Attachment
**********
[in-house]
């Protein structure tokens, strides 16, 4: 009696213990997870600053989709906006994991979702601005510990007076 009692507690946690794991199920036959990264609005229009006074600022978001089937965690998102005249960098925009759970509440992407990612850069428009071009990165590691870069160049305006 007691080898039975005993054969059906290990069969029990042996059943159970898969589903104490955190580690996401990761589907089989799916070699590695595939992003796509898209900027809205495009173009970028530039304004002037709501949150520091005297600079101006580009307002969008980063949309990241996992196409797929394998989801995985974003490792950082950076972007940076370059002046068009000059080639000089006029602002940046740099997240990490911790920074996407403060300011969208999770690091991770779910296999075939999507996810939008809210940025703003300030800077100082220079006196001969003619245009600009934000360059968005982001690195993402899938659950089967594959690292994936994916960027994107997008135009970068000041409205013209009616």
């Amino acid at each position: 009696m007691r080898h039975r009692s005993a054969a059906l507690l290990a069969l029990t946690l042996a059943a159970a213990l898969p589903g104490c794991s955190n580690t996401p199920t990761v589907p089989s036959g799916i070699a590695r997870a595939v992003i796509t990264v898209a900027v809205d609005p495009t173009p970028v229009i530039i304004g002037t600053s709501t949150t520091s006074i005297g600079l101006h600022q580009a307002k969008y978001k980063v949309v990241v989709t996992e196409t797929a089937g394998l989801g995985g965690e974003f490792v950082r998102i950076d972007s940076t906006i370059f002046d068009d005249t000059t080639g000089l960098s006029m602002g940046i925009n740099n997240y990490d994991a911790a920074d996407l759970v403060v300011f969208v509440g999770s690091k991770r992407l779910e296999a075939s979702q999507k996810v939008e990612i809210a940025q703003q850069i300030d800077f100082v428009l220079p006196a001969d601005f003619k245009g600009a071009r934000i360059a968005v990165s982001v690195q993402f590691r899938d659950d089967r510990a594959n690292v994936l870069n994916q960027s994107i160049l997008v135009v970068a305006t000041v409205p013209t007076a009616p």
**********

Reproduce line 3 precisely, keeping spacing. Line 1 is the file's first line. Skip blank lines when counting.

């Amino acid at each position: 009696m007691r080898h039975r009692s005993a054969a059906l507690l290990a069969l029990t946690l042996a059943a159970a213990l898969p589903g104490c794991s955190n580690t996401p199920t990761v589907p089989s036959g799916i070699a590695r997870a595939v992003i796509t990264v898209a900027v809205d609005p495009t173009p970028v229009i530039i304004g002037t600053s709501t949150t520091s006074i005297g600079l101006h600022q580009a307002k969008y978001k980063v949309v990241v989709t996992e196409t797929a089937g394998l989801g995985g965690e974003f490792v950082r998102i950076d972007s940076t906006i370059f002046d068009d005249t000059t080639g000089l960098s006029m602002g940046i925009n740099n997240y990490d994991a911790a920074d996407l759970v403060v300011f969208v509440g999770s690091k991770r992407l779910e296999a075939s979702q999507k996810v939008e990612i809210a940025q703003q850069i300030d800077f100082v428009l220079p006196a001969d601005f003619k245009g600009a071009r934000i360059a968005v990165s982001v690195q993402f590691r899938d659950d089967r510990a594959n690292v994936l870069n994916q960027s994107i160049l997008v135009v970068a305006t000041v409205p013209t007076a009616p």